a powerful final video. This technical skill is evident in numerous places throughout the video, but perhaps nowhere better than when the drone is flown backwards through the beams of the house. Reid credits his use of FPV drones for this ability to navigate tight spaces and create stunning shots. FPV in this instance means First Person View, meaning Reid’s drone has a small camera mounted on the front. This small camera transmits real time images to the drone operator, giving them direct control of the flight. This also means that FPV drones, according to regulations, cannot be operated without hav- ing another pair of eyes on the drone. For this video, Reid employed his father as the visual observer. Their work on this project consisted of first planning the video. This ensures not only clean, effective shots, but also the safety and security of everyone working on the project. According to Reid, after the planning was done, he “went for it.” Although several shots took multiple attempts, the most difficult, ac -
LUKE CAROTHERS is the Editor for Civil + Structural Engineer Media. If you want us to cover your project or want to feature your own article, he can be reached at firstname.lastname@example.org.
Planning for Climate Change–
As the AEC industry plans for the future, there is a question that still needs to be answered: how can we plan our infrastructure growth to protect our natural resources from climate change? One sector work- ing on this issue is environmental regulation. However, as experts work to solve climate change-related issues, environmental regulation and the larger industry have been slow to adapt new technologies that would aid them in the process. In addition to issues adapting technologies, government environmental regulations in the United States have changed in recent years to favor quicker, cheaper projects rather than taking significant environmental concerns into account. According to Jeremy Schewe and Lee Lance of Ecobot, there is a need for better technology that gives more access to information, allow- ing professionals in the industry to make better decisions in regards to mitigating climate change. Jeremy Schewe, PWS, is the Chief Scientific Officer of Ecobot and Lee Lance is Ecobot’s CEO. The two believe that the environmental regulatory industry is largely stuck in the same methods it used in the 1970s. These methods, such as taking paper notes in the field and transcribing them later in the office, need to be replaced by more digitized solutions. To compound this issue, the firms who are using digitized software are using a “mish-mash of technology solutions.” These technology solutions are not necessarily compatible with one another, leading to inefficiencies and errors that should not be present in the digital age. Both Schewe and Lance agree that their company can be at the fore- front of this movement. Ecobot is a Wetland Delineation App. Ac- cording to their website, they are the only natural resources consulting platform or software to bring true efficiency and accuracy to wetland scientists at AEC firms and a number of other agencies. Ecobot is also an Esri Startup Partner. “Both Esri and Ecobot technologies are allowing the AEC industry to plan more effectively in respect to known natural resources and fea- tures, as well as the human-shaped landscape. Esri’s tools allow for a broad sweep of smart resilience planning with geospatial awareness,” said Jeremy Schewe, PWS, Chief Scientific Officer of Ecobot, “and Ecobot turns boots on the ground into normalized, quality-assured digital information that massively speeds the regulatory process.” Getting Ahead of Coming Infrastructure Growth By Luke Carothers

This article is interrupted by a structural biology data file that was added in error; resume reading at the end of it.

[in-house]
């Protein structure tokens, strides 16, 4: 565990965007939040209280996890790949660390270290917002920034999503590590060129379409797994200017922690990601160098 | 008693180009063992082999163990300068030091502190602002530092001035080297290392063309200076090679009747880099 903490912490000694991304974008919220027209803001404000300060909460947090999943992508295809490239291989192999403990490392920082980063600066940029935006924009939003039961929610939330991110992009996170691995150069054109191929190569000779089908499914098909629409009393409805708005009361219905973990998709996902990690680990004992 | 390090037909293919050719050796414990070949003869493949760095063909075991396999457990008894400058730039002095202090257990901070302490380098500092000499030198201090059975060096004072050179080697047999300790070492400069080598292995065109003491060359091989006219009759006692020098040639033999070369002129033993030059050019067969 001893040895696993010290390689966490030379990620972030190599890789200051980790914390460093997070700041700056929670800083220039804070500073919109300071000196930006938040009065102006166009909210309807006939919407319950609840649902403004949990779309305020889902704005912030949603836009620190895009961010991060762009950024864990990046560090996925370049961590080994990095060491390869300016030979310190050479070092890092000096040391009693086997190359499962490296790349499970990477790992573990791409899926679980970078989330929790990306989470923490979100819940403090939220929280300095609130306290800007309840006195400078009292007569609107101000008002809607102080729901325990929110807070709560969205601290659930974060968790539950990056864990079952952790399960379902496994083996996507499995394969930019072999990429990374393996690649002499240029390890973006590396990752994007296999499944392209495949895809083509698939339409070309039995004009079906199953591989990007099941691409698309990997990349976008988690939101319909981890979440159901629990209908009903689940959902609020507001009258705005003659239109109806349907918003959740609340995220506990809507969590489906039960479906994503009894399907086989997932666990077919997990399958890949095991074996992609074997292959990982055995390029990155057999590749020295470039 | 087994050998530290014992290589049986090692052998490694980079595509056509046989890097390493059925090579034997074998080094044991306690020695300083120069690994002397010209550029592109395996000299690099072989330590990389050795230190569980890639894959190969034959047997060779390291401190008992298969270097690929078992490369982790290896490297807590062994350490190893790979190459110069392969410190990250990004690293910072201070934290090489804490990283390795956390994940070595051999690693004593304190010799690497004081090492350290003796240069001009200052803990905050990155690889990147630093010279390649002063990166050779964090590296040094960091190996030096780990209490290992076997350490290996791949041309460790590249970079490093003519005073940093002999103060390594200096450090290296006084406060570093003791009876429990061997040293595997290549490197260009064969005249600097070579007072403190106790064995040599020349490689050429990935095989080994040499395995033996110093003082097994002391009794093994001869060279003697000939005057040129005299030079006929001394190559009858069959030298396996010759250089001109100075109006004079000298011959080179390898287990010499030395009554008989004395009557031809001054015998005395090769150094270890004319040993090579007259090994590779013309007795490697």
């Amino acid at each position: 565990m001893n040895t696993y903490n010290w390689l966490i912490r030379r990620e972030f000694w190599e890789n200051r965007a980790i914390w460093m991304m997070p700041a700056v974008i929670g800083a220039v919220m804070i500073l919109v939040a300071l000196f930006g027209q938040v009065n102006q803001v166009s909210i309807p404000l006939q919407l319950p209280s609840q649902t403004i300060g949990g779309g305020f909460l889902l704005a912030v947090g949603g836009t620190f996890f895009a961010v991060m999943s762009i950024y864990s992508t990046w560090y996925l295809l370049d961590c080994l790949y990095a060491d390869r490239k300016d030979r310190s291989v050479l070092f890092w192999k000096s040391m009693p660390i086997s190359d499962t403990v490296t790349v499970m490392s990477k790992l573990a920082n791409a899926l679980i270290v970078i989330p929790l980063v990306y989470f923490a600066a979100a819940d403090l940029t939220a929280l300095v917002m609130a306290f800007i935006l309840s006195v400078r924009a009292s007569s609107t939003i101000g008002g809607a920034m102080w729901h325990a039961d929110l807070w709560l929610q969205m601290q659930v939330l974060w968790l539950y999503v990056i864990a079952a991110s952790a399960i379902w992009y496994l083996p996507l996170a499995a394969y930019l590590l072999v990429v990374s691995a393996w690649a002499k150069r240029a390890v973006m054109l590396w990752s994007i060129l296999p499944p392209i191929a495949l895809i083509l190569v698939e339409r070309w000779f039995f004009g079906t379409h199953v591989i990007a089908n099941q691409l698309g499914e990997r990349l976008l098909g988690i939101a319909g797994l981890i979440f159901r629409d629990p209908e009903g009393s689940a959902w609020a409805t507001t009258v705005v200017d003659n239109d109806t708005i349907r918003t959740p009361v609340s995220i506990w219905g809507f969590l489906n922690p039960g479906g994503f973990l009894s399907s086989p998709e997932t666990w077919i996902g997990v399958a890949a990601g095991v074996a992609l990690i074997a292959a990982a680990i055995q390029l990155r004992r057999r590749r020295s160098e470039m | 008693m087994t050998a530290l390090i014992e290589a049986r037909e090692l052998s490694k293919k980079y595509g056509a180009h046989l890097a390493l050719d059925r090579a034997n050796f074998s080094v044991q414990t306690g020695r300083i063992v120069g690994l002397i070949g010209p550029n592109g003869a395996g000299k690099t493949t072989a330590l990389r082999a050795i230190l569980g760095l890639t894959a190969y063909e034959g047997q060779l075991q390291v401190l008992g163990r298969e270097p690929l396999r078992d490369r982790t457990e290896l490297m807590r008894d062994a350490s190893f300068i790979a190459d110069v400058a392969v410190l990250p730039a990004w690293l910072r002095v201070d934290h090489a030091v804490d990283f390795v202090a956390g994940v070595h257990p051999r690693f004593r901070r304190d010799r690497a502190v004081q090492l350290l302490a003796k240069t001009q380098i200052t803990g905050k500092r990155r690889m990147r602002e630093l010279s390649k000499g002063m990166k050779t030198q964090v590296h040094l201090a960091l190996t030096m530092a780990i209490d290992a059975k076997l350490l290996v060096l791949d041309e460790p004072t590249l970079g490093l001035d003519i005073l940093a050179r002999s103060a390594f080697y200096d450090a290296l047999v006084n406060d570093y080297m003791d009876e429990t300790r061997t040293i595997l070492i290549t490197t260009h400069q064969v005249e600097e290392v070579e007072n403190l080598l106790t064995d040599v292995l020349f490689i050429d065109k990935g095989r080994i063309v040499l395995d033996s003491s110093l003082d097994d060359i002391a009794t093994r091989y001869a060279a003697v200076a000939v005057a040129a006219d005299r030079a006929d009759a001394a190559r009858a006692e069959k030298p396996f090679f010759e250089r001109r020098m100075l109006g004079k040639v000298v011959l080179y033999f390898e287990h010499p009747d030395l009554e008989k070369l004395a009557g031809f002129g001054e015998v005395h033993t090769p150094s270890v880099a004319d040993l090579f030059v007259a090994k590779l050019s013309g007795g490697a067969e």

“Not only do we need to accurately and swiftly gather regulatory- driven natural resources data, but this data gathered for regulatory purposes is vital to the work that planners and civil engineers do as part of this infrastructure boom,” said Lee Lance, CEO of Ecobot. “Ecobot digitizes field information and makes it more readily available to the rest of the construction workflow.” As the conversation around climate change continues to move towards the center of conversation within the AEC industry, the need for further digitalization and technological enhancement is a necessity. Working with georeferenced tools, such as Ecobot, will allow firms to refine their understanding of what exists in the natural environment to responsibly mitigate and plan for the environmental impact of the coming surge in infrastructure development.